Adolescent Rapture = Research Fodder

Oh man, at six-one, Jon-Erik Hexum as Phineas Bogg (big ol’ nod to Mr Verne) was this adolescent girl’s fantasy…A time traveller with Viking blue eyes and reddish blonde hair…Damn, had the man survived his accidental, on-the set of Cover Up, self-inflicted gunshot wound (pre and scarily like Brandon Lee) he could have been Jamie Fraser!

Besides that, I finally worked out my Simon Baker fixation came from (See Simon over there): A TV show that ran for one season.

 Voyagers! is now available on DVD. Of course I realise if I bought the set my teenage fantasies would all be dashed, because we’re talking 80’s adventure TV show aimed at kids. But just look at the man, he was beautiful—As is Simon Baker, whose face has a bit more of that crinkly handsomeness that comes with age. Check out the Romantic Comedy Something New for ultimate smiley crinkles
Maybe I’ll kick up a bit of fuss with the he could be Jamie Fraser quip. Diana Gabaldon might actually read this blog and laugh her arse off (just like you laughed your arse off at the idea she’d stumbled onto Oldbitey), but it’s my opinion and I’m stickin’ with it.

So how does this relate to my master’s research?

Outlander, Diana Gabaldon’s historical series features a rather scorching romance between the hero (Scotsman Jamie) and his time-travelling doctor wife (Englishwoman Claire). The books are masterful at showing the relationship between man and wife as it progresses over time. From when they meet in their 20’s, to the most recent book in the series, which finds them nearing sixty, their romance (and sex life) still burns brightly. It’s not a “relationship novel” or “womens’s fiction (she calls them historical fantasias)” I like the fact these two characters are each other’s Great Romance, a romace that didn’t end when Claire turned forty. It’s part Science Fiction, part Historical Fiction, and part Romance. It works on so many levels, especially on the romantic plane because true romance threads its way through a marriage, regardless of age.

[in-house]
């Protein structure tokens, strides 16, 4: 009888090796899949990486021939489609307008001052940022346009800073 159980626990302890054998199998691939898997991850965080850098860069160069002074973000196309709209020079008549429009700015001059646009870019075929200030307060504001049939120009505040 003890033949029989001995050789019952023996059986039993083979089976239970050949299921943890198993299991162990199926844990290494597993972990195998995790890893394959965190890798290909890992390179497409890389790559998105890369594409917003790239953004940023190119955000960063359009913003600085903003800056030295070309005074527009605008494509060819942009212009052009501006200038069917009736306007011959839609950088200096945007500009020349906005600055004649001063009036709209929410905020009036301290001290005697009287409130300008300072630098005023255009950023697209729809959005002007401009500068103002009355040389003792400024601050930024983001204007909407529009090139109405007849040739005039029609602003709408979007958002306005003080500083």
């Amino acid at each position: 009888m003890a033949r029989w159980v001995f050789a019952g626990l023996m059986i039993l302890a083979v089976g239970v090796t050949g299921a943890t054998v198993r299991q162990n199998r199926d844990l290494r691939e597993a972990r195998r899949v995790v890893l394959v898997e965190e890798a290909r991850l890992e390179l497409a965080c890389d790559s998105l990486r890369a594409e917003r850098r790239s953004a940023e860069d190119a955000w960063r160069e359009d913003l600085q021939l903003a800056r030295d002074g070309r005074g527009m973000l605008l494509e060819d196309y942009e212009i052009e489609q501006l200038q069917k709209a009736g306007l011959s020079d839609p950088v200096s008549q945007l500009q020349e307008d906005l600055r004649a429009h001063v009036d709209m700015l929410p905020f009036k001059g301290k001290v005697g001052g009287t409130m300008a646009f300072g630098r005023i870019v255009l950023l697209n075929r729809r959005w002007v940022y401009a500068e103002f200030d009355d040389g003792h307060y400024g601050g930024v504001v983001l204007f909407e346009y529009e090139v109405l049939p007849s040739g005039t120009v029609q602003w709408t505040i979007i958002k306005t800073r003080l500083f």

Gabaldon’s series is probably the best-known example of mature, mid-life Romantic love. There is a small list of other books, or other stories where the mid-life romance is a subplot. TV and film are making a bit more headway with the mid-life romantic hero and heroine–e.g. Desperate Housewives & Something’s Gotta Give. Maybe publishing will catch up soon.

Cue Me.

2 thoughts on “Adolescent Rapture = Research Fodder

  1. I always auto-edited Jamie Fraser in my head to a really dark red that’s mostly brown because for some reason I just couldn’t accept a red-headed hero.

    which is really weird, but there you have it 🙂

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